stalled the farmer and his family usu
ally wonder hov; they ever managed
to get alcng without it before, and
seldom regret the cost. Yet, in spite
of the comparative ease with which
the average farm home can be
equipped with many of these conven
A Well Properly Protected From Sur
face Water. Brick Laid in Cement
and Backed Up With Puddled Clay
Makes a Practically Impervious Cas
iences, how often do we find the coun
try household still depending upon
the distant spring, the open well, or
at best the out-of-doors lift pump to
supply the hundreds of tons of water
required for each household every
Inquiry usually develops the fact
that the old methods are still retained
for one or the other of the following
reasons, namely: The cost of sewer
systems is assumed to be prohibitive,
or else the possibilities of fully uti
lizing the existing "water supply have
never been carefully explained and
brought to the farmers' notice.
A well can be protected from pollu
tion by extending the tight casing or
lining six or eight inches above the
ground and covering with a water
tight concrete curb having a slope
away from the center in every direc
tion. This cover should extend at
least one foot beyond the edge of a
dug well, and should never be less
than seven feet in diameter for a
driven well. A drain trough should,
of course, be provided1 to catch ? the
drip and convey it away to a safe dis
Sand-Box Filter for Cistern. All Wa
ter Entering the Cistern Must Pass
Through the Filter. The Sand Can
Easily Be Removed and Replaced
With Clean Sand. ,
tance. An open drain passing around
the well at a distance of four or five
feet from this curb and leading off to
the drip drain tile will help prevent
the entrance of surface waters that
wash down from a higher point.
In many cases, however, the diffi
culty is of a more serious nature. The
stratification of the clay, gravel and
rocks through which the well is sunk
may be such as to cause percolating
water from a nearby source of infec
tion to be led directly into the well.
In other instances the soil surround
ing the well may become so thorough
ly and so constantly saturated with
polluted seepage waters that it will ?
no longer perform its function as a i
filter, and germ-laden waters are al-1
lowed to pass into the well. For these
reasons the location of the well is of
Considered from the standpoint of
convenience, the well should be locat
ed as near the kitchen as possible.
But whenever such location would in
volve any danger of contamination due
to surface drainage or to an inade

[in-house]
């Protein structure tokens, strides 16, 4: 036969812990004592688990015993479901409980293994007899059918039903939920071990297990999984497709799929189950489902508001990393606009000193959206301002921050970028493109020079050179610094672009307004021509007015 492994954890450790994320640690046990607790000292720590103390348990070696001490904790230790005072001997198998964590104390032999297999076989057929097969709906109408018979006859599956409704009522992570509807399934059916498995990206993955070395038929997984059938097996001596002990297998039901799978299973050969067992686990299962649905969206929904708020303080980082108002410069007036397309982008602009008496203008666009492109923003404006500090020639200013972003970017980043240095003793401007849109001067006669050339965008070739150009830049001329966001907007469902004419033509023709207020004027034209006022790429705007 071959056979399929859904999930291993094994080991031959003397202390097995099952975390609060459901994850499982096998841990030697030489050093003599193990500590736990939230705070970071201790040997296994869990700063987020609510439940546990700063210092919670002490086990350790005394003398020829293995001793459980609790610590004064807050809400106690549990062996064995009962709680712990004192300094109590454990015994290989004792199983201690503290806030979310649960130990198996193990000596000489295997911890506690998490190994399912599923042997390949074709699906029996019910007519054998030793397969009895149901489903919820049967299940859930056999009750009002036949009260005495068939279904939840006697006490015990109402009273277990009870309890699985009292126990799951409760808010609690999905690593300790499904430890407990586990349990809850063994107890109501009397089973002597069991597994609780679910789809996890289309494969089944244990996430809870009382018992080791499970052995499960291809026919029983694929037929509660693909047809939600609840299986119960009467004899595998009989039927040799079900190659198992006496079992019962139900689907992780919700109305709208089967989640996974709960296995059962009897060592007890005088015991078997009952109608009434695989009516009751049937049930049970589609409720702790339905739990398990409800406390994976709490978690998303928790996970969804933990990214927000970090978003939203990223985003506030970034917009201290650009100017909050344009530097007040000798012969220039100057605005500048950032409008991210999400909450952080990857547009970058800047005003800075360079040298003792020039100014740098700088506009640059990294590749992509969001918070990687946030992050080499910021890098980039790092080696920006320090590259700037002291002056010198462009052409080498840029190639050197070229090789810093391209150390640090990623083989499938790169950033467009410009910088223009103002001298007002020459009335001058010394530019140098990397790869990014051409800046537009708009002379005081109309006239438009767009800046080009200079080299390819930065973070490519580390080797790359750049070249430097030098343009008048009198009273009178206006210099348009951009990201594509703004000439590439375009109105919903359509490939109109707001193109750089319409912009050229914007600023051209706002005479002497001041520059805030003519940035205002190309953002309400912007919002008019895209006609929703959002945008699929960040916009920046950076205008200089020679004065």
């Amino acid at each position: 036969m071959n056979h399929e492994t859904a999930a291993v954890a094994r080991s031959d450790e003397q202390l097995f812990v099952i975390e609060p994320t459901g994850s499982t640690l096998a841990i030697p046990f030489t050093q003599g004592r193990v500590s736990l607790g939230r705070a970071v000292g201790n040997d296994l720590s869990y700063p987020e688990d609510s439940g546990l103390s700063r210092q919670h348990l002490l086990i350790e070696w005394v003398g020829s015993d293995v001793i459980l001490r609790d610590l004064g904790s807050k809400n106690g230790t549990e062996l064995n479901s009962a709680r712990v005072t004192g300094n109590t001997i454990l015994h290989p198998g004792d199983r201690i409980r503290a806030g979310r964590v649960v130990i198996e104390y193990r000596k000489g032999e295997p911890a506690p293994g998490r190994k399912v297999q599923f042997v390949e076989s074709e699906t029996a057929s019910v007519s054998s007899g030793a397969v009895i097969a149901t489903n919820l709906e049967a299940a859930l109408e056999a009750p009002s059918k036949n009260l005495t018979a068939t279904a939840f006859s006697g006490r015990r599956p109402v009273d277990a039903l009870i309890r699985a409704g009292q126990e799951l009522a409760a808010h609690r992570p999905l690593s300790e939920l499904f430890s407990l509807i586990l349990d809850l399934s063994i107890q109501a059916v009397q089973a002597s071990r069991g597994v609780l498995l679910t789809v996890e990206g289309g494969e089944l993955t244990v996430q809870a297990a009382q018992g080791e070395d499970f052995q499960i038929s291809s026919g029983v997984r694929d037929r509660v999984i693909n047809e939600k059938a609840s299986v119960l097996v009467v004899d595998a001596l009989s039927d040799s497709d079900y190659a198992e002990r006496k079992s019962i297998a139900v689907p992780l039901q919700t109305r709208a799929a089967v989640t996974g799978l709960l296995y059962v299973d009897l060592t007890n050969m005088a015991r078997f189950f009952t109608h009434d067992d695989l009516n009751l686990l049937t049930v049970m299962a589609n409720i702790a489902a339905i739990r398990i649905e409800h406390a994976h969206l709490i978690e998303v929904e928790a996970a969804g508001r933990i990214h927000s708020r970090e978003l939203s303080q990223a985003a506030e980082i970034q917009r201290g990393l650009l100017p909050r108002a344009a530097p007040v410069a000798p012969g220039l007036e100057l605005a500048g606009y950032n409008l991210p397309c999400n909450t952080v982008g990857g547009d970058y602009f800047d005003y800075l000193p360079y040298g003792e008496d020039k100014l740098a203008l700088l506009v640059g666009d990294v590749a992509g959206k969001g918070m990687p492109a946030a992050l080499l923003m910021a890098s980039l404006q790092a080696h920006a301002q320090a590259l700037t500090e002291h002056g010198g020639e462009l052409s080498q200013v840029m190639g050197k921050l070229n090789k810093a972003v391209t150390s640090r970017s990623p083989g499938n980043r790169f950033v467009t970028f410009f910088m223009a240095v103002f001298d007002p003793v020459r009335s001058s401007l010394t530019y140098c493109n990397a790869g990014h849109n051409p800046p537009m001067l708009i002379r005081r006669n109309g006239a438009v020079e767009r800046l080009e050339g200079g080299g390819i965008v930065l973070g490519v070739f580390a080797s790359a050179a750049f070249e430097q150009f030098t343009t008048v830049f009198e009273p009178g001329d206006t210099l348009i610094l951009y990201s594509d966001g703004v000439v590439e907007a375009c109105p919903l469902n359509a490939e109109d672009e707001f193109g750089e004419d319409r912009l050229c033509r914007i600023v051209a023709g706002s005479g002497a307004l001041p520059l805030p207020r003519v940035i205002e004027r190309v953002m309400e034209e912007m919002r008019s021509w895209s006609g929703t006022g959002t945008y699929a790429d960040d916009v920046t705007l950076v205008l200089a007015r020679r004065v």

quate kitchen sewerage disposal sys
tem, a location on higher ground and
above this source of contamination
should be selected. Select a site
where drainage and seepage from
barnyards, stock pens and manure
pits lead away from the well rosher
than toward it.
Gardens In Crowded Cities.
Nothing brings the country more
near to the city than a .garden.
The vacant-lot gardens are good in
But there are few who can have a
vacant-lot garden compared to those
who can have window boxes.
Get ready to put up the wintlow
boxes in the crowded sections and
tims gladden thousands.
? Gay geraniums and graceful vines
that trail their loaves over the sides
of the box are the things to plant.
The window-box garden should also
contain saury geraniums, wide-eyed pe
tunias and bright verbenas.
The placing of window-box gardens
in crowded city streets is one of the
happiest ways of easing the lot of
those who must live and work in the
city all summer.
A Cordial Invitation
?S? i 1
We extend a cordial invitation to our Edgefield
friends to visit us in our handsome
new home, where we will
be delighted to
Wm. Schweigert & Co.
840 Broad St. The Jewelers Augusta, Ga.
Bring Your Autos to US
When your cars are in need of repairs bring them to
our shop, where they will receive the atten
tion of expert machinist at
All work done with dispatch and only the best
of material is used.
Edgefield Auto Repair Shop
. J. T. MIMS, Jr., Proprietor
ARRINGTON BROS. & CO.
Wholesale Grocers and Dealers in
Corn, Oats, Hay and all
Kinds of Seeds
Corner Cumming and Fenwick Streets
On Georgia R. R. Tracks
YOUR PATRONAGE SOLICITED
See our representative, C. E. May.
COLUMBIA, S. C.
Monday, September 4, 1916
AUGUSTA vs. COLUMBIA
(South Atlantic League)
FOR THE CHAMPIONSHIP
$1.05 TBETTON.TC. $105
~ . 1 m . Will leave Trenton 9:50 A. M.
I PSI in returning leave Columbia
opeuiai xi am atihoop. M.
For information and tickets apply
J. A- TOWXSFND, FRED. R, Mc MILLAN,
Ticket Agu Edgetield, S. C. District Passenger Agent,